When you’re part of a company that deals in client services, you’re part of a team. It’s important to remember, though, you’re not just on a team with your coworkers, but also with your clients. Every member of the team in your company - and the clients you’re all working with - is pursuing a similar end.
We as developers, designers, sales reps, managers, and product managers all work together with our clients to make sure we understand the scope, budget, design standards, and end goal that both parties agree upon before moving forward.
Sometimes we can forget we’re all in this together. There are times when I relay a story about a client, and colleagues will respond with an us-against-them mentality: “That client sounds like a real pain! But what can you do?”
Understand your client
Understand where your client is coming from. One of the best parts of working for and with The Refinery is remembrance of our client’s humanity, and that they, too, have factors, situations, and emotions (gasp!) that influence their behavior in general and their behavior towards us as their developers, designers, and product managers. Realize that they’re not being a pain out of some malicious intent - they are concerned about their product, or their deadline; maybe scared they made or will make the wrong choice. Client services are not an us against them clash, but a team sport towards a similar goal.
Remember it’s yours, too
Anything you produce is yours, even when it’s produced for a client. Every piece of work you do goes into the world with your stamp on it in some shape or form. Either you’re going to add it to your portfolio, or the client will recommend (or caution against working with) you as a result of your product, or through some word of mouth it gets around that something came from you. When you’re working with a client, it’s yours too, and your integrity and reputation are tied to it.
Bring up problems - with solutions - even if it’s not your problem
It’s important to both shine a light on an issue and help resolve said issue. As a developer, I hear a lot from other developers that they get stalled by design issues - some really neat looking button will take a full day to design. They go to the designer and tell them, only to sit and wait for a solution. Work with your designer the same way you would work with a fellow developer. Suggest something easier or something that you’ve done before that might fit well with the design. Too many times team members will throw their hands in the air and say “that’s not my job.” It’s always your job to be a team member.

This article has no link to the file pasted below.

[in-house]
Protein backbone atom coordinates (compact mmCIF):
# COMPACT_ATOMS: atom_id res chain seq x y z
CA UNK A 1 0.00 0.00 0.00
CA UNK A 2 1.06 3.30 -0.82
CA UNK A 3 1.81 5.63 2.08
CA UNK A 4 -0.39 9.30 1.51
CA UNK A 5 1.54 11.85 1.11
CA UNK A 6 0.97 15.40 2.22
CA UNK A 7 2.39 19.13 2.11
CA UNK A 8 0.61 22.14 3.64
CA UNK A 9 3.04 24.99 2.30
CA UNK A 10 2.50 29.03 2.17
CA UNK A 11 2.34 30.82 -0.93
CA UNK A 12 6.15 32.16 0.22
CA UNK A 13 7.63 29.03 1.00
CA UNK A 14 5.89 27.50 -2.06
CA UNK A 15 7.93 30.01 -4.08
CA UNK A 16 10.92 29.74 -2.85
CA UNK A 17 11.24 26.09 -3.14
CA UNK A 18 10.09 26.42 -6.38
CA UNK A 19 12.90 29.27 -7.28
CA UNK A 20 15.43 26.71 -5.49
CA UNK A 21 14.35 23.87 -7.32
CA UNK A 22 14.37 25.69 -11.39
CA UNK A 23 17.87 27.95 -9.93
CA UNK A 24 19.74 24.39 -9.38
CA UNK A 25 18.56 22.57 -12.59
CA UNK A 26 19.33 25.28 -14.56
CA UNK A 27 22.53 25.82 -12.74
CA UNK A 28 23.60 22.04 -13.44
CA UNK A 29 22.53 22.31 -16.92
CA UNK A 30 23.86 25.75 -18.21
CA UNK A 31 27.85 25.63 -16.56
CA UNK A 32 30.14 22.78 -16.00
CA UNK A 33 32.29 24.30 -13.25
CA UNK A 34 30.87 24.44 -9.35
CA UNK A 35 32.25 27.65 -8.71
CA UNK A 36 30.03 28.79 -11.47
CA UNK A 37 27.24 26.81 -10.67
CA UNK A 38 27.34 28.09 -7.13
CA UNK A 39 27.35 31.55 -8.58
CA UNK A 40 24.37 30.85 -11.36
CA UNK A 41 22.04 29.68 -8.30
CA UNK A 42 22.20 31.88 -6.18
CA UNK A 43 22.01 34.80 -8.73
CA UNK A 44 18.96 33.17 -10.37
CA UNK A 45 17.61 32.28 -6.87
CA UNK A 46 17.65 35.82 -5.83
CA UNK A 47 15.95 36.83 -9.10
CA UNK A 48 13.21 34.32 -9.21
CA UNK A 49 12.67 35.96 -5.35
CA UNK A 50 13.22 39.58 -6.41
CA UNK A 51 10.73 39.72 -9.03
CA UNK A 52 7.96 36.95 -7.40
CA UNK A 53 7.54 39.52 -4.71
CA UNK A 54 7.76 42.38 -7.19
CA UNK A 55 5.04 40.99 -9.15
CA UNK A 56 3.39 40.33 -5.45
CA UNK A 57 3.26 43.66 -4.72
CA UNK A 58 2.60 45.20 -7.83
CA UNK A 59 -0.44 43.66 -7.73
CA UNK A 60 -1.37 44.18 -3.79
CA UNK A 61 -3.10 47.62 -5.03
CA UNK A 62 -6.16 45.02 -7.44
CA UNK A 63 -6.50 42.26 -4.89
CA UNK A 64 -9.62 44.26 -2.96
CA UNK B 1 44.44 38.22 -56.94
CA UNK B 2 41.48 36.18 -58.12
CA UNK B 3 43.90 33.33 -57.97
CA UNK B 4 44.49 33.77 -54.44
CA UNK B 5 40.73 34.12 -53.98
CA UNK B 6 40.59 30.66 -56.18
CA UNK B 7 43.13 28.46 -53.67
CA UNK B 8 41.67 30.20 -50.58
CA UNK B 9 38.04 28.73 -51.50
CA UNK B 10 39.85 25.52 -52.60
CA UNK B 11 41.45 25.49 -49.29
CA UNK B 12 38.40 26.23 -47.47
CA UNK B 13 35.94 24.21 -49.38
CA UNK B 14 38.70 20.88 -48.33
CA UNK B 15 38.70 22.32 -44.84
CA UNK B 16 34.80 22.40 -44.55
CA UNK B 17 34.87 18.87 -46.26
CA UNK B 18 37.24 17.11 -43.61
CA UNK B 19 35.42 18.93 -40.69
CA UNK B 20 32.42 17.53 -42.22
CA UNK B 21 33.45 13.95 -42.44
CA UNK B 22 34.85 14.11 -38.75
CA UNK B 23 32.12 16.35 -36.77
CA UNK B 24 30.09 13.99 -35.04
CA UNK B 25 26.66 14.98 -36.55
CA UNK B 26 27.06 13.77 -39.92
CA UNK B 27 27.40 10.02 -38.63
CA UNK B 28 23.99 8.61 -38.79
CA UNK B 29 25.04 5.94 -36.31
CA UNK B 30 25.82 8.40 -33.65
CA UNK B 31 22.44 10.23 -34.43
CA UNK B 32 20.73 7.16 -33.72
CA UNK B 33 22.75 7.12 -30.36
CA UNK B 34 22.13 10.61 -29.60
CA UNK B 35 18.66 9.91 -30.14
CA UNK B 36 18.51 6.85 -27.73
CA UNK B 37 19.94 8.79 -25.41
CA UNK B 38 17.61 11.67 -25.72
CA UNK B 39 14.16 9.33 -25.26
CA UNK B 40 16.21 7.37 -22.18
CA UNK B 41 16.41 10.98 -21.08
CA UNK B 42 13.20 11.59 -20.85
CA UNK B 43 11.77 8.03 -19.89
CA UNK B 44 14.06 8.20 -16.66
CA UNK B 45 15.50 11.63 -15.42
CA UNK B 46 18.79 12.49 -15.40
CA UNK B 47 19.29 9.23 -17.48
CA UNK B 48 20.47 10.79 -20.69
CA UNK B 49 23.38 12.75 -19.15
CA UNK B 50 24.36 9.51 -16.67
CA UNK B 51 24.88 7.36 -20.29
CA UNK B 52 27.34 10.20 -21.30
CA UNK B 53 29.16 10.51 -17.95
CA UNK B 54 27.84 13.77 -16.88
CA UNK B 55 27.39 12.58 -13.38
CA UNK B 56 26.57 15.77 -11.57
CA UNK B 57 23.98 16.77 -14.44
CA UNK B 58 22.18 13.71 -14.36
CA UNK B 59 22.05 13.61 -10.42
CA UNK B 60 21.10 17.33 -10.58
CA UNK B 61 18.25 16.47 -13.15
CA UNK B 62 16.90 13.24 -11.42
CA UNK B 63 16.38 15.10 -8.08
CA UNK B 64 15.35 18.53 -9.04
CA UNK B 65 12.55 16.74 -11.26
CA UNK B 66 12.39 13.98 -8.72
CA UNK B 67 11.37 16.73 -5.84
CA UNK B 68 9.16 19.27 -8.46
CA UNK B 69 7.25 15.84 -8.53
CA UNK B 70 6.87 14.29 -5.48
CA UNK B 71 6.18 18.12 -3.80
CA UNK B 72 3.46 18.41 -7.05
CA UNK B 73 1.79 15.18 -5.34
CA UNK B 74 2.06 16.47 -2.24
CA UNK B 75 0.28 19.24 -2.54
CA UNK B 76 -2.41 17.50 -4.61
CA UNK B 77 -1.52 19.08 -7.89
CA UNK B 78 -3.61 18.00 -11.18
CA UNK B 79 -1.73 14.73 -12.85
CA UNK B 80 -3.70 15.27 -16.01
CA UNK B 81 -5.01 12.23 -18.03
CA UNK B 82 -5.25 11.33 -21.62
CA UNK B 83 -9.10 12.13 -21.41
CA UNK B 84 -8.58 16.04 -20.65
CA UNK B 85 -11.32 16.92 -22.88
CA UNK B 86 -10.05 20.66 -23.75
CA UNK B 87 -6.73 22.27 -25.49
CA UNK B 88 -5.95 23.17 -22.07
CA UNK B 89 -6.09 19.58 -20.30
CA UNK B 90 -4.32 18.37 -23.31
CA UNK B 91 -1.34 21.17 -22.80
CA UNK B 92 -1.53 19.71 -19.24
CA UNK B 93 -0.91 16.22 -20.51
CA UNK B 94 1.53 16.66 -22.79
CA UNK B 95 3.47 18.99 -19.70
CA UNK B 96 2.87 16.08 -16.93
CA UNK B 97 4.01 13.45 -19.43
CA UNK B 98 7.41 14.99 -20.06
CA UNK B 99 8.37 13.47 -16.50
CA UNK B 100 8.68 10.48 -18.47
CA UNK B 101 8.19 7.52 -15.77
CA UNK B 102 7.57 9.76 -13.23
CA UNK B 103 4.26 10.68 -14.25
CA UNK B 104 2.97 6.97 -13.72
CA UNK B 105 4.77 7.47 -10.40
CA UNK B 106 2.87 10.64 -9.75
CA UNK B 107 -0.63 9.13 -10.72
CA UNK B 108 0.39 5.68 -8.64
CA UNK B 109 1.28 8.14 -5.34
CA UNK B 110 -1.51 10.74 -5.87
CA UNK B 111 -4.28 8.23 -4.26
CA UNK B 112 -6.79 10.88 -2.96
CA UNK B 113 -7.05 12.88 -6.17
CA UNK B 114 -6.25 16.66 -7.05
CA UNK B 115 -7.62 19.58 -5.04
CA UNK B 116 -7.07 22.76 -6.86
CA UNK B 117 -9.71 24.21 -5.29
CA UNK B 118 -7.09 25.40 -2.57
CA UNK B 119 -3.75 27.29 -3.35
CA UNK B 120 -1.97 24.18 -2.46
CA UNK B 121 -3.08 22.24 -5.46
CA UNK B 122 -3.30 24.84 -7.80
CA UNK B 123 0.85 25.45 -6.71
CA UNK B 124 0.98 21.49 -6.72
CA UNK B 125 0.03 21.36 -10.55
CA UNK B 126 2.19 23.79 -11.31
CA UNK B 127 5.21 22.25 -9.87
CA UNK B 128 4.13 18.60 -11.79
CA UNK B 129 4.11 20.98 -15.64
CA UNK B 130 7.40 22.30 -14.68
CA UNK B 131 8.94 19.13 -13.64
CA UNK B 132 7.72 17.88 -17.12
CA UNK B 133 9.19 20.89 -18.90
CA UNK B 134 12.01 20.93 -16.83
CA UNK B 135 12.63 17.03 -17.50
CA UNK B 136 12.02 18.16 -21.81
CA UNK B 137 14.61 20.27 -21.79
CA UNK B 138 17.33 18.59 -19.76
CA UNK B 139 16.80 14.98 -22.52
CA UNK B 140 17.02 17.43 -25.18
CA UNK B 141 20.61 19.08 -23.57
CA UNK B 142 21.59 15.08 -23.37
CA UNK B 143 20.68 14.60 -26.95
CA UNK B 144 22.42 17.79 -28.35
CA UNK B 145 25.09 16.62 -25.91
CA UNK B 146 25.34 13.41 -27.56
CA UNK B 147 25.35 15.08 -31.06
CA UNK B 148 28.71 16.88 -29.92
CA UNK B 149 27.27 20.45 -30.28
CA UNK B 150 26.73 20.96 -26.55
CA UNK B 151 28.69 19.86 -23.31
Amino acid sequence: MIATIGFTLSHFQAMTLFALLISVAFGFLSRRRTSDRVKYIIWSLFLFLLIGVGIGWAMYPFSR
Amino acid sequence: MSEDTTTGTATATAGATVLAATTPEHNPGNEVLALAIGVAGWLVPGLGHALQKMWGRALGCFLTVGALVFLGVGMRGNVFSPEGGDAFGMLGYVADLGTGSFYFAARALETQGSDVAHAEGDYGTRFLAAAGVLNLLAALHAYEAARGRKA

Listen to understand, not to respond
When a team member has a concern, listen to the concern and hear what they are trying to tell you. If you don’t understand where their concerns comes from, say something - but try not to respond in a way that belittles their concerns or emphasizes something they’re just not understanding. Clients and coworkers are usually conscious of what they don’t know, and when they choose to ask a question or voice a concern, it’s because that concern is real enough for them to put it out there. Hearing their concerns, moving to understand them, and addressing instead of dismissing those concerns helps everyone.
Talking to your team, including your client, means everyone is on the same page from the beginning and through to the end. Every team meeting, every product check in, every standup surrounding a product or project needs to include everyone and give them the chance to voice their progress or any blockers they may have. Just remember that the client is part of that team, and gets to be - I daresay needs to be - in on those conversations about potential issues or exciting progress. Open communication builds trust between everyone and gives ease of mind to your client.
If there’s a big problem, don’t hide it. It’s not a great idea to present a freshly discovered issue with the attitude of “well, here it is,” either - see above. But making sure that your team and your client are aware of these issues is important to the trust and relationship you have with them, and it helps in building communication with your team. By bringing up issues, you’re allowing your team to step in and help you out - and ensure your client isn’t blindsided if something becomes a bigger issue for the end project.
Remember: You’re all on the same team and everyone is in it together.